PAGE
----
We revelled in the way the game would slide us into a sort of hypnotic state - via its endless, blood-soaked repetition of levels and moments. We struggled, through trial and error, to carve out a successful route through them. It was like descending an infinite staircase into Hell, made from dripping, raw meat, bullet cases and discarded syringes. As much a game of chance as skill, the gameplay drew us in through the rhythmic beat of its brutally staccato 8-bit slaughter.
Appropriately, perhaps, there was something powerfully narcotic about it.
But the story? Weren't those "story" scenes in Hotline Miami 2 just there to facilitate the overall atmosphere? A Lynchian way of unsettling the player? Story is something more than that just atmosphere and some stuff, surely? A "bigger, broader, story - with more playable characters" was just about the bottom of the list of things we wanted from Hotline Miami 2.
Which is a shame, as Hotline Miami 2 is basically Hotline Miami, but with a bigger, broader, story, and more playable characters...
Let's deal with the raped elephant in the room first. Yeah. That rape sequence - sorry, "implied sexual violence" sequence - that had everyone (including us) up in arms not so long ago, is the first thing that happens in the game. Right from the off, Dennaton Games are setting out their stall, and there's a bit red banner hanging from it that reads: "We don't care what you think".
There's an option to play without the sequence, but if you forego that... well... It just feels weird, unsettling and lacking any real excusable context (but then, the Hotline Miami franchise is deeply weird, unsettling and inexcusable, once you get into it).
YOU'VE BEEN FRAMED
The game is framed by what is revealed to be a movie inspired by the events of the original game. Consequently, the "implied sexual violence" (basically: you, the player, shoot a woman in the back, and then stand over her, and then... pretty much straight away, the scene cuts, but still...) - is part of a "film".
A film that is part of a game. A fiction within a fiction, by way of a justification. So, y'know, the "rape" isn't "real". You are correct to assume it doesn't really succeed in its rather obtuse aims.
Despite all of Dennaton Games' protests that within context we'd all be hailing the rapey bit a masterpiece of artistic choice, it's difficult not to feel it's gratuitous and unecessary. Maybe that's the point, in a game that is entirely gratuitous, blood-soaked, and nihilistic. It's a grubby game, and that's probably intentional. Nevertheless, it remains rather baffling.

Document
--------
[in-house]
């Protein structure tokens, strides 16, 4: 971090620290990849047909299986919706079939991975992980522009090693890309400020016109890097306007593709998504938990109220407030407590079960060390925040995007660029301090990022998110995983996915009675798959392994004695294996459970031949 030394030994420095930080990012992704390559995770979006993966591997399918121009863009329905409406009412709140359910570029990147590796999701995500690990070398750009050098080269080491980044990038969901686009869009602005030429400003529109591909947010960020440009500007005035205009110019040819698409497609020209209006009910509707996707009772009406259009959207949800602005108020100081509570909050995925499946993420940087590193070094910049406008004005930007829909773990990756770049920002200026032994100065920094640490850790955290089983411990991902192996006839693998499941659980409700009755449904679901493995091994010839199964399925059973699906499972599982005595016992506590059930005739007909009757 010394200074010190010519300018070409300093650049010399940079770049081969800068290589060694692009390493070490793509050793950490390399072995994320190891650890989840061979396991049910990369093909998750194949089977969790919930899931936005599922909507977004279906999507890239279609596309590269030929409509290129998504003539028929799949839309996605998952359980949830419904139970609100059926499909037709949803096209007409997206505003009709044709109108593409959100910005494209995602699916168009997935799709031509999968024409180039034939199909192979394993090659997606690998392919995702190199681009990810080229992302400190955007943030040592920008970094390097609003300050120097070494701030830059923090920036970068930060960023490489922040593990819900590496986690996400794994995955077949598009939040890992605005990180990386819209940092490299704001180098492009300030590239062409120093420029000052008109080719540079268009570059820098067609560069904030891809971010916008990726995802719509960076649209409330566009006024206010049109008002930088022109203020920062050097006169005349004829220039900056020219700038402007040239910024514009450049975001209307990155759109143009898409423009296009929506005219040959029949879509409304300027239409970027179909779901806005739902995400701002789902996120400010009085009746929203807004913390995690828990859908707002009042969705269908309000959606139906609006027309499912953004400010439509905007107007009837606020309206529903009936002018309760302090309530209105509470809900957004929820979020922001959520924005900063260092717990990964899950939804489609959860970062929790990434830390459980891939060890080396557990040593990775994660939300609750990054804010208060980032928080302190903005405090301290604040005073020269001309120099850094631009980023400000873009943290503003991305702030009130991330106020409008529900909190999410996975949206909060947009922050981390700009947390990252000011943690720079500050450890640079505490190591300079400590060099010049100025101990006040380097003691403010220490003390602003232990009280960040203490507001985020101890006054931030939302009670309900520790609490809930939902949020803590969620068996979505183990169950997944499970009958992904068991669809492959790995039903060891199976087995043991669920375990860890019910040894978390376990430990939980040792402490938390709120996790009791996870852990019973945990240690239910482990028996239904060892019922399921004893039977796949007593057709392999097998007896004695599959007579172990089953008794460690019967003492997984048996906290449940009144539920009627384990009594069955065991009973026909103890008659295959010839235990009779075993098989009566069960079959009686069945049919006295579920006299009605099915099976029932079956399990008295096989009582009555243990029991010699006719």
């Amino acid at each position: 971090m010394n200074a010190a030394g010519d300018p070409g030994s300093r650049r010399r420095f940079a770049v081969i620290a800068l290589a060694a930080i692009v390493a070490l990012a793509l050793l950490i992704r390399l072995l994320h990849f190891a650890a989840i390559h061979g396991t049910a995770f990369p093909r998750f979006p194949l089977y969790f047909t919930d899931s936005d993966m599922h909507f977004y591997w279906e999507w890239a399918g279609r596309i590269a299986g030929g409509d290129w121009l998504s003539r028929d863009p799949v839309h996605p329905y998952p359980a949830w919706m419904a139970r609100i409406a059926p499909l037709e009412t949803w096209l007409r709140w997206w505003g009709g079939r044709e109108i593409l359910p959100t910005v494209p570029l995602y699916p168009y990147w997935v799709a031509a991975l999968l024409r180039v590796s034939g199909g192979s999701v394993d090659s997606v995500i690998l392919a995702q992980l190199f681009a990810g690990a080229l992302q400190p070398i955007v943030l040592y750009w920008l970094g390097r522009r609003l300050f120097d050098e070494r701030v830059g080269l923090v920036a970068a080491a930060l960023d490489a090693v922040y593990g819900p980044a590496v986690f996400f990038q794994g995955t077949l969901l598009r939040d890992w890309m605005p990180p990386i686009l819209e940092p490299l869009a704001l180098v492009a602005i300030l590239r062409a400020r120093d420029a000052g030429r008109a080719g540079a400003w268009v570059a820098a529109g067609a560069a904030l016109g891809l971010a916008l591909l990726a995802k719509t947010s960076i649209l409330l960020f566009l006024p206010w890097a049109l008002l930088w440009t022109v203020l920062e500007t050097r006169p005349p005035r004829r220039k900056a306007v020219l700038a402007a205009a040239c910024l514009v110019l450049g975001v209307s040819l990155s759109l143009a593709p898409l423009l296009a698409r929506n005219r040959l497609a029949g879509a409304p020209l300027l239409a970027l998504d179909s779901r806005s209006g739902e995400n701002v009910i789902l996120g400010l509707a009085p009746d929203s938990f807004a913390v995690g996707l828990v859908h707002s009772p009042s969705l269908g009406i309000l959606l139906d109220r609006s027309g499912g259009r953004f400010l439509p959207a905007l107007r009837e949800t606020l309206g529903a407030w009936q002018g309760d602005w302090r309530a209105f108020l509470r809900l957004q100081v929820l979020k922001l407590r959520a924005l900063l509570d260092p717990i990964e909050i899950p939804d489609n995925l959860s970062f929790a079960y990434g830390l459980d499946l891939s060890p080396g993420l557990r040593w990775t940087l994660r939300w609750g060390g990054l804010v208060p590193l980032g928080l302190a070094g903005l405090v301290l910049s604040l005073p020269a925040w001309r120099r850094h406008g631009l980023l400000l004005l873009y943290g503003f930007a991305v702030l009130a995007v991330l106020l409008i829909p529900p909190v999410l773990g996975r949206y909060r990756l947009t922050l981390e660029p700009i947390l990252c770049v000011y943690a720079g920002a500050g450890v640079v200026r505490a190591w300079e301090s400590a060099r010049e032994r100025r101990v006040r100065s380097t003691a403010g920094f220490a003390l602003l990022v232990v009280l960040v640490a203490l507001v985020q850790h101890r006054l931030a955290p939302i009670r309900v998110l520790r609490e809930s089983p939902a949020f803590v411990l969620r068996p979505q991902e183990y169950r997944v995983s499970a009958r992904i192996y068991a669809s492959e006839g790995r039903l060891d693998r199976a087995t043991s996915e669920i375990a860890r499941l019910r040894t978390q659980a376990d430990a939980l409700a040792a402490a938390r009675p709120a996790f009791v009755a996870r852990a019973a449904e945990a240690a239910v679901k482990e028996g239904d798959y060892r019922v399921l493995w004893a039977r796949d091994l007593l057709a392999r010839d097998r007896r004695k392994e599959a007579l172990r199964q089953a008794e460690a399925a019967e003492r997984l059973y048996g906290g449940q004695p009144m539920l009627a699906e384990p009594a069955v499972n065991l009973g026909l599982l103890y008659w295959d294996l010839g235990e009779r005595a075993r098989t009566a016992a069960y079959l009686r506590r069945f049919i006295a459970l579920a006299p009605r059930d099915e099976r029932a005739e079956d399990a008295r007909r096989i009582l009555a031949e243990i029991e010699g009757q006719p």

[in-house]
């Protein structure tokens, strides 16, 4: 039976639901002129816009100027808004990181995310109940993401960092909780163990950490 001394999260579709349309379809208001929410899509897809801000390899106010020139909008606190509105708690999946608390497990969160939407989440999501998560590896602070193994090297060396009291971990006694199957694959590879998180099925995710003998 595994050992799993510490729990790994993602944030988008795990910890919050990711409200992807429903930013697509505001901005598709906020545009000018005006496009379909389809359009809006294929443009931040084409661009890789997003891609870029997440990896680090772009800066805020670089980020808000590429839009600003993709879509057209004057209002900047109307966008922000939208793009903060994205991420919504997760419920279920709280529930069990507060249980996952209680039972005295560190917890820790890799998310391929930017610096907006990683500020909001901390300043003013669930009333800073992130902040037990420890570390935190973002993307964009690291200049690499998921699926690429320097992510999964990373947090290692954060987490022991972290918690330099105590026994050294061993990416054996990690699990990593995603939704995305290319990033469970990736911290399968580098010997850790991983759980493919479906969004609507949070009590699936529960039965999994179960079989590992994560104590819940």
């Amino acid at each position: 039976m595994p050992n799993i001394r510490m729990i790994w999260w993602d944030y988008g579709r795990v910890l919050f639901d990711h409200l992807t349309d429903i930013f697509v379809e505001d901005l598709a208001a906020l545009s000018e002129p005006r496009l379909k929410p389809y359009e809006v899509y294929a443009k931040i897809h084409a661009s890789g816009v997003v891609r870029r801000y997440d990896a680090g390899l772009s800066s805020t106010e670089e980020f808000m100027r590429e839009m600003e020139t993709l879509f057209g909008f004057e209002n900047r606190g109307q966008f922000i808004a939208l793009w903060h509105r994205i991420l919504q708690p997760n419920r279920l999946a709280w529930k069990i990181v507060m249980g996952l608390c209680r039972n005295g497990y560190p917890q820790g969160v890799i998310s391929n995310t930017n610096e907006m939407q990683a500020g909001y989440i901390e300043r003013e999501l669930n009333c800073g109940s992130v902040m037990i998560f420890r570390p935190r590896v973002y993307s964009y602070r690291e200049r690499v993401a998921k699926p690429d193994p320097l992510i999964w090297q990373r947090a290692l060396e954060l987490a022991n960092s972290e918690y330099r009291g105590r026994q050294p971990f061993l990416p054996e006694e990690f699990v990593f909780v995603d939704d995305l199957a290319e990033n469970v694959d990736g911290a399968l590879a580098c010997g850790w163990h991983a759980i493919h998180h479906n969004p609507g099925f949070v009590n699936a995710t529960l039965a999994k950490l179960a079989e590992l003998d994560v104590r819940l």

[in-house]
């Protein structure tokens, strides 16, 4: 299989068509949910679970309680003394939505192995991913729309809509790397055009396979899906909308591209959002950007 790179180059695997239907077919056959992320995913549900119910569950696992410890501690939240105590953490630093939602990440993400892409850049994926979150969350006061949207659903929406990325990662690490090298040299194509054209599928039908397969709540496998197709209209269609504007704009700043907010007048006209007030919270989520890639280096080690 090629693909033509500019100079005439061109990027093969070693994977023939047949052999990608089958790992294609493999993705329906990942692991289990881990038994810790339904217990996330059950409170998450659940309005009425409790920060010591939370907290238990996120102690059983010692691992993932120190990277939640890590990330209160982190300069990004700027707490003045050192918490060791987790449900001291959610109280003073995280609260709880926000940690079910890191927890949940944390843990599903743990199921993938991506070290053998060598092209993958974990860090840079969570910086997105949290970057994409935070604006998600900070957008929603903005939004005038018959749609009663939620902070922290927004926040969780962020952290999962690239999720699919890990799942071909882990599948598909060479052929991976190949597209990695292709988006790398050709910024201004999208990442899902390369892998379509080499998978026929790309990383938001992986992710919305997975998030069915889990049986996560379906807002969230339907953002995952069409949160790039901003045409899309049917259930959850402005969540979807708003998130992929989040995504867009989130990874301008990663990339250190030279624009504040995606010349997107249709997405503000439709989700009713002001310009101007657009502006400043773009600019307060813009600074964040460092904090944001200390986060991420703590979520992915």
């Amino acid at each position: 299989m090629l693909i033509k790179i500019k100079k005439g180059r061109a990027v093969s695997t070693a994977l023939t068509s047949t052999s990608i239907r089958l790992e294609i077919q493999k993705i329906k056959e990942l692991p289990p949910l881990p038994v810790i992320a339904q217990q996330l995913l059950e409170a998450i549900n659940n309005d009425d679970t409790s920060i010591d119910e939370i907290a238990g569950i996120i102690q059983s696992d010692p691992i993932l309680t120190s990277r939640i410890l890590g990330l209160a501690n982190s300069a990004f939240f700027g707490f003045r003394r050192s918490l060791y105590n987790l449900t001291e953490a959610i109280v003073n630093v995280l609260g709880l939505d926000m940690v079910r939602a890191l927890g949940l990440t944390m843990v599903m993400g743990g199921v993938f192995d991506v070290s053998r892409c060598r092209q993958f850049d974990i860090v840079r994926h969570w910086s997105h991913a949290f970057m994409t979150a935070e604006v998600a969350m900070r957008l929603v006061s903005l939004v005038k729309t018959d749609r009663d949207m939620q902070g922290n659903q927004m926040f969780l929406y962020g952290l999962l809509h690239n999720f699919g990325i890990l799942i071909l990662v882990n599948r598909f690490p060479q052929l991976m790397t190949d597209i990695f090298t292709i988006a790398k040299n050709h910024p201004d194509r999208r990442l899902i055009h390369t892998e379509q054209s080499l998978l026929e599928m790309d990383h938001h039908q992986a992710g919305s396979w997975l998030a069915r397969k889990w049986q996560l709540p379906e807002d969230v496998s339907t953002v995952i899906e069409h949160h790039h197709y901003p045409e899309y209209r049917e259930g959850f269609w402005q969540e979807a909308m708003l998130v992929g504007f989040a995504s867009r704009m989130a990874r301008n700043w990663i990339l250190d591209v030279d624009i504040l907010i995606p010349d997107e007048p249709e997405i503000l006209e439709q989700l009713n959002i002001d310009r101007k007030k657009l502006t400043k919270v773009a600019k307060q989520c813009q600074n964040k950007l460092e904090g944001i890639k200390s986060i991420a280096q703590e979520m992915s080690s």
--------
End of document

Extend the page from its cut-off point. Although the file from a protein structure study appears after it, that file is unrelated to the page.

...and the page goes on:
It comes back to a feeling we had throughout our whole time playing Hotline Miami 2: we can't work out whether Dennaton are making some sort of incredibly clever point about violence as entertainment (so clever, it sort of passes us by), or they're just a bunch of overgrown teenagers who think all that violence and the "implied sexual violence" are cool, and try to justify it by going "Yeah, 'cos, it's like an art thing innit - it's like art an' shit, 'cos, like, the player is playing a really violent game, and, yeah, what's that about...?".
The story, such as it is, jumps around in time, cuts between different characters - sometimes within the same level - but always remains obscure, and just out of reach. The gonzo atmosphere is still there, but its message - and it feels like they were reaching for some sort of message, otherwise why go to all that effort? - is elusive.
But anyway. If what they're saying is something something violence something - they're right. Hotline Miami 2 is entertaining precisely because it's violent. On the one hand it's exactly the same game as its predecessor... and on the other hand, it tinkers with the format and - at times - almost lost us.
Frankly, we'd have been happy with a more straightforward Hotline Miami 2. One that took in new locations - perhaps more varied still than what we get in Wrong Number - and new weapons. And there's a bit of that... but there's also something rather askew.
In trying to broaden out the world of Hotline Miami, the sequel forces you to play as certain characters for certain levels. It takes the choice out of the player's hands, as entertaining as some of the new play styles are - controlling two characters at once (one armed with a chainsaw, one with a gun), a pacifist "writer" (what are they trying to say?) who goes out of his way to use non-lethal force, and a group of "fans" of the original game's protagonist.
It's not a game-breaker, but we did miss having free reign to choose our favourite mask/special skill guy.
More problematic is the level design: the levels are bigger (as you might expect), but to the point that you're forced to constantly look ahead before going through doors, or jump round corners. But even then, your look-ahead feature only goes so far, and it happens too often that you get shot by some off-screen enemy.
Yes, Hotline Miami was an endurance test, and Hotline Miami 2 is generally still more of the same, but it feels less like laying down on the tracks and experiencing the rush of having a train run enjoyably over our head, than fannying around on the tracks trying to invent new ways to be hit by the train... only to be stabbed by a naked freak, who lunges at you from a bush.
It's still mostly brilliant - aesthetically, it's like nothing else, with its defiant retro-80s VCR vibe - and boasts one of the best game soundtracks of all time.
Yet, while everything we loved from the original is mostly intact, there's a tiny twinge of disappointment there that it has been diluted with new ideas that we didn't necessarily ask for. We're also not sold that the underlying message - the "What's it really about?" - is anywhere near as deep or clever as they'd like us to believe.
SCORE: 1986 out of 2015
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